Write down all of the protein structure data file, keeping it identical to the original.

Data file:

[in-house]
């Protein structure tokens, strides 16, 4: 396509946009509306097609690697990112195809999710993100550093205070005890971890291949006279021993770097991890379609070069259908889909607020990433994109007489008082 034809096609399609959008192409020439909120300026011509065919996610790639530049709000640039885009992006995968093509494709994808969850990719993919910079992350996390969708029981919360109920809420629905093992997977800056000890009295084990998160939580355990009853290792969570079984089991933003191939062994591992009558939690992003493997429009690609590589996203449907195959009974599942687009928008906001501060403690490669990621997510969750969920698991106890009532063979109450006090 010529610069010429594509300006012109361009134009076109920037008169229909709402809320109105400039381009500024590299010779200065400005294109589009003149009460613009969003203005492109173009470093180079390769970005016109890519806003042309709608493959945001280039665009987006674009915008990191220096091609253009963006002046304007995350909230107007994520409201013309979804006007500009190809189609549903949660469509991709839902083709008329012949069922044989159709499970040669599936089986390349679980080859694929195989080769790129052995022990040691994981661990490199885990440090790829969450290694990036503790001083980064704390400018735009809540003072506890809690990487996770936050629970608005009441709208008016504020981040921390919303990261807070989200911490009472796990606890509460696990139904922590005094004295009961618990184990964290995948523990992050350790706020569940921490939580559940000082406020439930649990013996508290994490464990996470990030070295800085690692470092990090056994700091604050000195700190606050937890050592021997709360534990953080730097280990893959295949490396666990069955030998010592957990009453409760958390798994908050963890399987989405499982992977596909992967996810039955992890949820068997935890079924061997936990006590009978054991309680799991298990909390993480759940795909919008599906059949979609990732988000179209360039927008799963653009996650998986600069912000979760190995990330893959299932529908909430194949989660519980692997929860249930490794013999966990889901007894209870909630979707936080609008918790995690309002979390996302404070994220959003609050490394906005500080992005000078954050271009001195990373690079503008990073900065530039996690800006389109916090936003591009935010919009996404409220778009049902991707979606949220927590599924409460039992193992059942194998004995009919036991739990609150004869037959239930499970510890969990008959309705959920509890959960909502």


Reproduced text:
[in-house]
């Protein structure tokens, strides 16, 4: 396509946009509306097609690697990112195809999710993100550093205070005890971890291949006279021993770097991890379609070069259908889909607020990433994109007489008082 034809096609399609959008192409020439909120300026011509065919996610790639530049709000640039885009992006995968093509494709994808969850990719993919910079992350996390969708029981919360109920809420629905093992997977800056000890009295084990998160939580355990009853290792969570079984089991933003191939062994591992009558939690992003493997429009690609590589996203449907195959009974599942687009928008906001501060403690490669990621997510969750969920698991106890009532063979109450006090 010529610069010429594509300006012109361009134009076109920037008169229909709402809320109105400039381009500024590299010779200065400005294109589009003149009460613009969003203005492109173009470093180079390769970005016109890519806003042309709608493959945001280039665009987006674009915008990191220096091609253009963006002046304007995350909230107007994520409201013309979804006007500009190809189609549903949660469509991709839902083709008329012949069922044989159709499970040669599936089986390349679980080859694929195989080769790129052995022990040691994981661990490199885990440090790829969450290694990036503790001083980064704390400018735009809540003072506890809690990487996770936050629970608005009441709208008016504020981040921390919303990261807070989200911490009472796990606890509460696990139904922590005094004295009961618990184990964290995948523990992050350790706020569940921490939580559940000082406020439930649990013996508290994490464990996470990030070295800085690692470092990090056994700091604050000195700190606050937890050592021997709360534990953080730097280990893959295949490396666990069955030998010592957990009453409760958390798994908050963890399987989405499982992977596909992967996810039955992890949820068997935890079924061997936990006590009978054991309680799991298990909390993480759940795909919008599906059949979609990732988000179209360039927008799963653009996650998986600069912000979760190995990330893959299932529908909430194949989660519980692997929860249930490794013999966990889901007894209870909630979707936080609008918790995690309002979390996302404070994220959003609050490394906005500080992005000078954050271009001195990373690079503008990073900065530039996690800006389109916090936003591009935010919009996404409220778009049902991707979606949220927590599924409460039992193992059942194998004995009919036991739990609150004869037959239930499970510890969990008959309705959920509890959960909502």